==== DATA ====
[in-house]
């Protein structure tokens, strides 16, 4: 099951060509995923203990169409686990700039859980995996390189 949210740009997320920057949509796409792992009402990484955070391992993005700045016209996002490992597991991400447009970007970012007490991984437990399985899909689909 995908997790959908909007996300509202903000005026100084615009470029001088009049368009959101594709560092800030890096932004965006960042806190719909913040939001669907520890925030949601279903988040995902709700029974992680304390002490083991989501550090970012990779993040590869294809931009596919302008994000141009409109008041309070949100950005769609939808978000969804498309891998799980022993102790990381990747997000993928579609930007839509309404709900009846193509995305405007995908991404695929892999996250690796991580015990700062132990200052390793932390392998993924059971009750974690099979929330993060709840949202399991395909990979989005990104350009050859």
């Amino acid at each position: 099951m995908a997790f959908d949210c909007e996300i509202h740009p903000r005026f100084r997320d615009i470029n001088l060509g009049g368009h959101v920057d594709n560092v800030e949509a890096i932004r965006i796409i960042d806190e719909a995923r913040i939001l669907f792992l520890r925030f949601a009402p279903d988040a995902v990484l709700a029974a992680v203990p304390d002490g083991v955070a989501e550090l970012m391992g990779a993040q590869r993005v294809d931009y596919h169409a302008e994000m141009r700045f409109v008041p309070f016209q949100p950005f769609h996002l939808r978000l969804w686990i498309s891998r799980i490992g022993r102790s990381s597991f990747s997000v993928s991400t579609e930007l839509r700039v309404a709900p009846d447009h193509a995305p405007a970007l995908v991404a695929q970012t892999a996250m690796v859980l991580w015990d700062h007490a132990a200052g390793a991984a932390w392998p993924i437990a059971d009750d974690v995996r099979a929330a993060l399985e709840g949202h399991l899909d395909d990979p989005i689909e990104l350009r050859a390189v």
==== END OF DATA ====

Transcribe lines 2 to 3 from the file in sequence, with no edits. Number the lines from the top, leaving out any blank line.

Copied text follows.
């Protein structure tokens, strides 16, 4: 099951060509995923203990169409686990700039859980995996390189 949210740009997320920057949509796409792992009402990484955070391992993005700045016209996002490992597991991400447009970007970012007490991984437990399985899909689909 995908997790959908909007996300509202903000005026100084615009470029001088009049368009959101594709560092800030890096932004965006960042806190719909913040939001669907520890925030949601279903988040995902709700029974992680304390002490083991989501550090970012990779993040590869294809931009596919302008994000141009409109008041309070949100950005769609939808978000969804498309891998799980022993102790990381990747997000993928579609930007839509309404709900009846193509995305405007995908991404695929892999996250690796991580015990700062132990200052390793932390392998993924059971009750974690099979929330993060709840949202399991395909990979989005990104350009050859």
């Amino acid at each position: 099951m995908a997790f959908d949210c909007e996300i509202h740009p903000r005026f100084r997320d615009i470029n001088l060509g009049g368009h959101v920057d594709n560092v800030e949509a890096i932004r965006i796409i960042d806190e719909a995923r913040i939001l669907f792992l520890r925030f949601a009402p279903d988040a995902v990484l709700a029974a992680v203990p304390d002490g083991v955070a989501e550090l970012m391992g990779a993040q590869r993005v294809d931009y596919h169409a302008e994000m141009r700045f409109v008041p309070f016209q949100p950005f769609h996002l939808r978000l969804w686990i498309s891998r799980i490992g022993r102790s990381s597991f990747s997000v993928s991400t579609e930007l839509r700039v309404a709900p009846d447009h193509a995305p405007a970007l995908v991404a695929q970012t892999a996250m690796v859980l991580w015990d700062h007490a132990a200052g390793a991984a932390w392998p993924i437990a059971d009750d974690v995996r099979a929330a993060l399985e709840g949202h399991l899909d395909d990979p989005i689909e990104l350009r050859a390189v």